Early in my career, I had this one - I came in to do two monologues at an audition. The director asked me to do another one "Do you have something where the character is less confident?" Oh crap, I thought - I'm doing this wrong. So I did my monologue of the less confident character. Then the director asked for something else, and I did another monologue - all the time thinking I was being asked for more because my original monologues were no good, and I'd made bad choices in material. Later I realized that being asked for more, for different emotional colors is a good thing. Auditors often spend less time w/people they're less interested in and more time with those they're more interested in.
Here's a more recent one. You're in the audition, and read the scene and then are given an adjustment. "can you show less of her vulnerability, more of her elegance, flirt more but as if you never learned how, etc." The adjustment isn't about being right or wrong. It's about your creative instrument responding to the direction. The auditor isn't looking for yes or no, true or false. They're looking for how you respond. They want to know what you would think and do in response to what they say. It's not about doing what they want (and thinking that what they want is located in a finite answer). It's about showing them what is possible and letting them learn what it would be like to work with you.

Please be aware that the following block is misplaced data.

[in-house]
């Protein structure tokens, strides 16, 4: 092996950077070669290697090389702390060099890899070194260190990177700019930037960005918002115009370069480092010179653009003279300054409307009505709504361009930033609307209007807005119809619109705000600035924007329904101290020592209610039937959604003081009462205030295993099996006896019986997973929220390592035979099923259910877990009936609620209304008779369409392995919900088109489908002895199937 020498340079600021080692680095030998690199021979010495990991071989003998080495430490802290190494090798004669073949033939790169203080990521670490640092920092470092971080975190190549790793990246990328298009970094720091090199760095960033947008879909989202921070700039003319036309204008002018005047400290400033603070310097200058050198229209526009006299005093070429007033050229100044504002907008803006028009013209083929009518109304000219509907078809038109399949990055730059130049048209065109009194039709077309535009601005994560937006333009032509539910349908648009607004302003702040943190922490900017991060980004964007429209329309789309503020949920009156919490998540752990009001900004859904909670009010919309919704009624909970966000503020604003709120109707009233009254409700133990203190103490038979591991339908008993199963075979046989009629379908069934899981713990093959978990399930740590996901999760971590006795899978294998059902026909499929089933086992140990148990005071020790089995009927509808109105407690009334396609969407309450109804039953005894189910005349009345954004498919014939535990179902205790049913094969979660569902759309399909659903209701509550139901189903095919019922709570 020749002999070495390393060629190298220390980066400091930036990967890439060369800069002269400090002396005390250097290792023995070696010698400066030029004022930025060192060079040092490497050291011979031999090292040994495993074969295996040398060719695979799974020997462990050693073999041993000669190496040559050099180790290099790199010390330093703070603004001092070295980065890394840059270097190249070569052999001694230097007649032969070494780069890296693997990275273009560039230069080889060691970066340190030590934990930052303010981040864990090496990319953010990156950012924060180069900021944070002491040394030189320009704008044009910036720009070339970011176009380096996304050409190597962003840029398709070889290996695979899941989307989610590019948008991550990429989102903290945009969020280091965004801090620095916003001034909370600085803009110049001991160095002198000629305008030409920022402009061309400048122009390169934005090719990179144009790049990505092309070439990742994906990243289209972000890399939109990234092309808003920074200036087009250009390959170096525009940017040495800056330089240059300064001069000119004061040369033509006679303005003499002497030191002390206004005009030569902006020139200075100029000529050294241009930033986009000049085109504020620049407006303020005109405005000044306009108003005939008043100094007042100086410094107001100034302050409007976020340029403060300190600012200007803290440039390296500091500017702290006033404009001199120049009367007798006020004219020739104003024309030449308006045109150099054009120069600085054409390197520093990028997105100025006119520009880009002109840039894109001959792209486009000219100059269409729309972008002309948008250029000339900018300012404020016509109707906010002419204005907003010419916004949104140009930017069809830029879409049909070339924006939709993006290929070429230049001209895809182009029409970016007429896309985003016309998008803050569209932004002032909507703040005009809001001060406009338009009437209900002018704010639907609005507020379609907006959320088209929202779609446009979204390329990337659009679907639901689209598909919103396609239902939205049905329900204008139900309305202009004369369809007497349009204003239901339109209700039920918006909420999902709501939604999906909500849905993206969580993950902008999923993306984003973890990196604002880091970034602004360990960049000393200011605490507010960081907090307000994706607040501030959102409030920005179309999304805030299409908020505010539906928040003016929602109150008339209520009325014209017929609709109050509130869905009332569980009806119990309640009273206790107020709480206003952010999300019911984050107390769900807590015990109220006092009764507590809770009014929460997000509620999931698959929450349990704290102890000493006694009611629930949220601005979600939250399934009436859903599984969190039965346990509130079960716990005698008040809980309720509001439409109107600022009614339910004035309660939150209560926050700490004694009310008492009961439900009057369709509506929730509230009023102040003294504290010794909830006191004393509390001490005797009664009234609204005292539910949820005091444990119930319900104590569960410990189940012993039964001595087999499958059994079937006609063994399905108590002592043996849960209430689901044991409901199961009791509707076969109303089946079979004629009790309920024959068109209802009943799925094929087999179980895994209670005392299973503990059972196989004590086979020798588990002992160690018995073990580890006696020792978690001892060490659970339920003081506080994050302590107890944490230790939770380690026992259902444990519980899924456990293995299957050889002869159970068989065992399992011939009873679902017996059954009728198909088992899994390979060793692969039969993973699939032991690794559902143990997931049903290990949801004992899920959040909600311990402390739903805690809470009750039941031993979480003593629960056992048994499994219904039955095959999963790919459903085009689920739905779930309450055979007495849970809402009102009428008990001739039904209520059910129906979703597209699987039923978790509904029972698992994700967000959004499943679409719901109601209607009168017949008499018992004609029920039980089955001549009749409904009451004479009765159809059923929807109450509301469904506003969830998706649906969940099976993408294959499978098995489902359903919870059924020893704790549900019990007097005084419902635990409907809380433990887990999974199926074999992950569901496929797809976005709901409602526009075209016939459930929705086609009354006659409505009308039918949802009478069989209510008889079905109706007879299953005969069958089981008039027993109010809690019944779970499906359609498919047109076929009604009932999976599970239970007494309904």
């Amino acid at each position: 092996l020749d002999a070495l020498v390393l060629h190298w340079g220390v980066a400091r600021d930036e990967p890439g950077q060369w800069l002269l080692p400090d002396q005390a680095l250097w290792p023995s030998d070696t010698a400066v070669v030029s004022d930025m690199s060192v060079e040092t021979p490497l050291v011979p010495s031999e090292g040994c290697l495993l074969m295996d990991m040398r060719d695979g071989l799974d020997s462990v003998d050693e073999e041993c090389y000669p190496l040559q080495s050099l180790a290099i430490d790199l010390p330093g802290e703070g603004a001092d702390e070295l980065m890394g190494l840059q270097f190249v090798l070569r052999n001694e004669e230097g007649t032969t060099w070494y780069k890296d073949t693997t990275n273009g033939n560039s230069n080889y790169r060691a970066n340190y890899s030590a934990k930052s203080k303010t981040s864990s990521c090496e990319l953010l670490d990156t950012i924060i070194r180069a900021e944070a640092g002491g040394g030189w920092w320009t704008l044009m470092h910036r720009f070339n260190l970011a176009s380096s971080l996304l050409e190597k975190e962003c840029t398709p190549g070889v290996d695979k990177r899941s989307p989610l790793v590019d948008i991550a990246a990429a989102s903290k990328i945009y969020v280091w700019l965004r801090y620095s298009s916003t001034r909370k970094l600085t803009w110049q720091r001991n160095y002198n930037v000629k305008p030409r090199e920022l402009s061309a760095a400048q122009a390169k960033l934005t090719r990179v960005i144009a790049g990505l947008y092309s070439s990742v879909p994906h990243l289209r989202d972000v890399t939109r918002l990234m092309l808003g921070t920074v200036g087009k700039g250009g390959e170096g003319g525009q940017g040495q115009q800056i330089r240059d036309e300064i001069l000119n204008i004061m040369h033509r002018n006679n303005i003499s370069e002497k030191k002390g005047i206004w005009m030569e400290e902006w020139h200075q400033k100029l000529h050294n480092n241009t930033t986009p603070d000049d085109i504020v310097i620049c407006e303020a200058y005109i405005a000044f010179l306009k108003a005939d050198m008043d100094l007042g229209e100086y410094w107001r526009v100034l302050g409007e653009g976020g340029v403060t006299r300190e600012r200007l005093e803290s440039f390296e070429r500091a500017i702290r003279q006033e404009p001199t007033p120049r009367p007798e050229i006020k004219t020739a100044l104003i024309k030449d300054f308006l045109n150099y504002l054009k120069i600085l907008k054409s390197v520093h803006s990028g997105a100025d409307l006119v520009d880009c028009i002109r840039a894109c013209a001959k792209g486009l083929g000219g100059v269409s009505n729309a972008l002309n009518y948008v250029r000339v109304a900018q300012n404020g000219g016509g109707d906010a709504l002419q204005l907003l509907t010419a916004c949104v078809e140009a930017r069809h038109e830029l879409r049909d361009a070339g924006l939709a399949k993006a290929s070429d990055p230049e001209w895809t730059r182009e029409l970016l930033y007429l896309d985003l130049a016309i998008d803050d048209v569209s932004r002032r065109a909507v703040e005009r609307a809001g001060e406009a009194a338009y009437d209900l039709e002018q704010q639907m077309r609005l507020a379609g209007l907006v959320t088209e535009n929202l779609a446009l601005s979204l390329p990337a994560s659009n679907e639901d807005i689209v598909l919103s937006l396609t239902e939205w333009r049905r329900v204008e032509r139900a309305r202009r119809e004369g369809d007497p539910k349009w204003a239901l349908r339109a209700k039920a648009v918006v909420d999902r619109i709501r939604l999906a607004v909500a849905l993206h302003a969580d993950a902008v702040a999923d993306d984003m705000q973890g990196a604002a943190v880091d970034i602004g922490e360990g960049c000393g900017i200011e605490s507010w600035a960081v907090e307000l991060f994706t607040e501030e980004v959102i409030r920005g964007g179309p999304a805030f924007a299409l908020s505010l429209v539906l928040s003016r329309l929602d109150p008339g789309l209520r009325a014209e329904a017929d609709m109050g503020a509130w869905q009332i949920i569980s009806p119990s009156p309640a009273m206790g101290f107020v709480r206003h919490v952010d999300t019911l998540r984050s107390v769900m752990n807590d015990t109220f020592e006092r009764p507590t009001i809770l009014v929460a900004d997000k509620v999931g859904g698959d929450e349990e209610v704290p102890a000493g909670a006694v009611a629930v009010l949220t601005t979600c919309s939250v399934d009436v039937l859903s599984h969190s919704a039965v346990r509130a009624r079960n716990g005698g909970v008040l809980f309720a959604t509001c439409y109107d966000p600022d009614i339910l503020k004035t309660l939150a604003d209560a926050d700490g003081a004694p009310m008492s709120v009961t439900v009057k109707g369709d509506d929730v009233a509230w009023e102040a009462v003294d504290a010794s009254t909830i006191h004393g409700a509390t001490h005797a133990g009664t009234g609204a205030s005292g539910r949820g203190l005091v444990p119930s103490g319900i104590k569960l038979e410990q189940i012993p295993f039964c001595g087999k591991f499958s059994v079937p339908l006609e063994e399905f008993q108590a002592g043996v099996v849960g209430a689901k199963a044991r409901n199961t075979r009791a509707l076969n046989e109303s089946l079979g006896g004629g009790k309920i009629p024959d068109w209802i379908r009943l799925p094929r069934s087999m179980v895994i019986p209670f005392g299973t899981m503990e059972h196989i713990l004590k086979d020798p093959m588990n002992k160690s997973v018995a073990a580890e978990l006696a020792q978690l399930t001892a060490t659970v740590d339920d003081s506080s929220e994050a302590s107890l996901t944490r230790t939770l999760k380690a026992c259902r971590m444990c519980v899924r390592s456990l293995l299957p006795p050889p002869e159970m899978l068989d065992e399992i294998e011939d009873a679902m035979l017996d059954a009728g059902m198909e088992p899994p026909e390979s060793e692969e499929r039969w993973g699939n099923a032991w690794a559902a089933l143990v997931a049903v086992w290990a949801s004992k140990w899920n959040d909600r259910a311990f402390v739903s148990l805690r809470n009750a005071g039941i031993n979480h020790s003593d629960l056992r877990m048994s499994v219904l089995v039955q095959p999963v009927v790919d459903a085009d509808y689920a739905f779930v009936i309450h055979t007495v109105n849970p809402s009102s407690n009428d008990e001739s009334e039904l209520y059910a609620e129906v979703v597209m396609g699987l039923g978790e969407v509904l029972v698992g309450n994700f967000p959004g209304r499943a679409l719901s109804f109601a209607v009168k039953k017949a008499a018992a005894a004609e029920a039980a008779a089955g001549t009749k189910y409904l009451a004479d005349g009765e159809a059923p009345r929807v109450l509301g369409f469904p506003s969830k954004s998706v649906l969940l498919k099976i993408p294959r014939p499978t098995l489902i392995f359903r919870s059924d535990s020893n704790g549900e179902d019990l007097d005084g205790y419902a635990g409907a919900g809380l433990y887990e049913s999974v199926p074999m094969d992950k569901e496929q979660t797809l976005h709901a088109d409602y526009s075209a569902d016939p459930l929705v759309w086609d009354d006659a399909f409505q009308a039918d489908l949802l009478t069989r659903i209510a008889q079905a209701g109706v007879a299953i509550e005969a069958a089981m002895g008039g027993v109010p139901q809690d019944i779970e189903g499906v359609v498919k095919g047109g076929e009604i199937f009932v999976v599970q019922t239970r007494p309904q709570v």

The adjustment is like a mini-rehearsal, I've realized. Rehearsal is full of making adjustments - taking suggestions/guidance from a director and then making shifts in the performance of the character. Going through the adjustment is letting the director know what it's going to be like in rehearsal with you.
So, moving forward, I'm going to be letting go of trying to show them what I think they want to see, or getting the 'right answer' Instead, I'll be using the adjustment moment to show what I'm like to work with and how I take notes, let them inspire me, and inspire changes my performance of the character.
In a nutshell my shift in thinking about the adjustment - it's not a question of 'are you a good actor?' but rather 'what kind of good actor are you?'